$12 million spent every minute during peak shopping hour.
Based on data from Adobe Analytics, sales swelled to $9.4 billion by the end of Cyber Monday, growing 19.7 percent year over year and beating last year’s record of nearly $8 billion.
Cyber Monday sales surged late last night as consumers established new records both in overall purchases and purchases made via smartphones
And it turns out, smartphones were the device of choice with mobile transactions raking in a record $3.1 billion — the highest amount ever tallied using the ubiquitous devices.
“The coming days will reveal if retailers will extend their holiday sales more than years past due to the shortest possible remaining shopping season till Christmas,” said Taylor Schreiner, principal analyst and head of Adobe Digital Insights. “Whatever the case, companies offering fast fulfillment options like free one-day shipping or buy-online-pickup-in-store (BOPIS) will be well-positioned to help consumers purchase what they want in the few weeks left before Christmas.”
During what’s been dubbed by Adobe as the “golden hours of retail” — the four hours between 10 p.m. and 2 a.m. ET — consumers drove 31 percent of all Cyber Monday revenue to $2.9 billion, as shoppers hit “order” before time ran out.
During the peak hours between 11 p.m. to midnight ET, consumers spent $12 million on average every minute.
Amazon announced Tuesday that Cyber Monday — to no one’s surprise — scored the single biggest shopping day in the company’s history, based on the number of items ordered worldwide. However, it seems the old adage of a rising tide lifting all boats also set sail — or sales — on Monday.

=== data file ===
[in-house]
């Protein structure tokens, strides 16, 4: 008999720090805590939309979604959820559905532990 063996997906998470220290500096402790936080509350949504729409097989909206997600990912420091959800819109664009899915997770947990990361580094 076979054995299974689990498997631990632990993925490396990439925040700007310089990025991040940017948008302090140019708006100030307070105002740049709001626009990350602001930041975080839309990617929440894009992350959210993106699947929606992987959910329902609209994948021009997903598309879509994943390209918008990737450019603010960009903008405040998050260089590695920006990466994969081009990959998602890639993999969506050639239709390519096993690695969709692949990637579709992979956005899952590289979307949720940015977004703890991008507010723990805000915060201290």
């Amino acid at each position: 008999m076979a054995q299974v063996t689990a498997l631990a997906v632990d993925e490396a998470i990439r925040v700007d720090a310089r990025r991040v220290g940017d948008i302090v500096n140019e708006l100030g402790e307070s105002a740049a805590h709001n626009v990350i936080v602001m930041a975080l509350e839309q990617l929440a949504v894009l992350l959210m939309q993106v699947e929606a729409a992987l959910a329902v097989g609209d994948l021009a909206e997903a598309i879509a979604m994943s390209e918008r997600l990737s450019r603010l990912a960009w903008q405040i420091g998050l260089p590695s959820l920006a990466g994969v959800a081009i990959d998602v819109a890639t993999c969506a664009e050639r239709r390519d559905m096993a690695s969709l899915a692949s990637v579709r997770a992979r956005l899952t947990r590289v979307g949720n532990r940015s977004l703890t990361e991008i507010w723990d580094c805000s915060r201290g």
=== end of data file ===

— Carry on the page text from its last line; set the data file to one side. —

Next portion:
Data from Adobe indicated that both larger and smaller retailers benefited extensively from consumers’ attention. Larger retailers, which received more than $1 billion in yearly revenue, saw an increase of sales of more than 540 percent while their smaller counterparts followed closely behind gaining more than $50 million in yearly revenue with a 337 percent increase in sales.
“Retailers unlocked sales earlier to combat a shorter shopping season, while continuing to drive up promotion of the big branded days including Black Friday and Cyber Monday,” said John Copeland, head of marketing and consumer insights at Adobe. “Consumers capitalized on deals and ramped up spending, especially on smartphones, where activity increased on days when shoppers were snowed or rained in.”
Top-selling items on Cyber Monday include toys from the hit movie, “Frozen 2,” L.O.L Surprise Dolls, the video games “Madden 20” and “Star Wars: Jedi Fallen Order,” Nintendo Switch, VR devices, Samsung TVs and Apple laptops.
“The surge in online sales on Cyber Monday shows that consumers have lots of momentum to continue driving the economic expansion. Shoppers are going online more and more each year to search for products.”
The holiday shopping season, which “officially” began on Nov. 1, has garnered a record $81.5 billion so far compared to the $71.5 billion spent during the same time period last year.
“These changes in consumer spending patterns also highlight the importance of a physical store location. Many shoppers this year are picking up their online purchases in a local store (Buy Online, Pickup In Store or BOPIS, also called “click and collect” shoppers). Once they are in the store, three-quarters or more of online shoppers buy additional merchandise,” said Calvin Schnure, senior economist at Nareit.
This article originally appeared on Fox Business.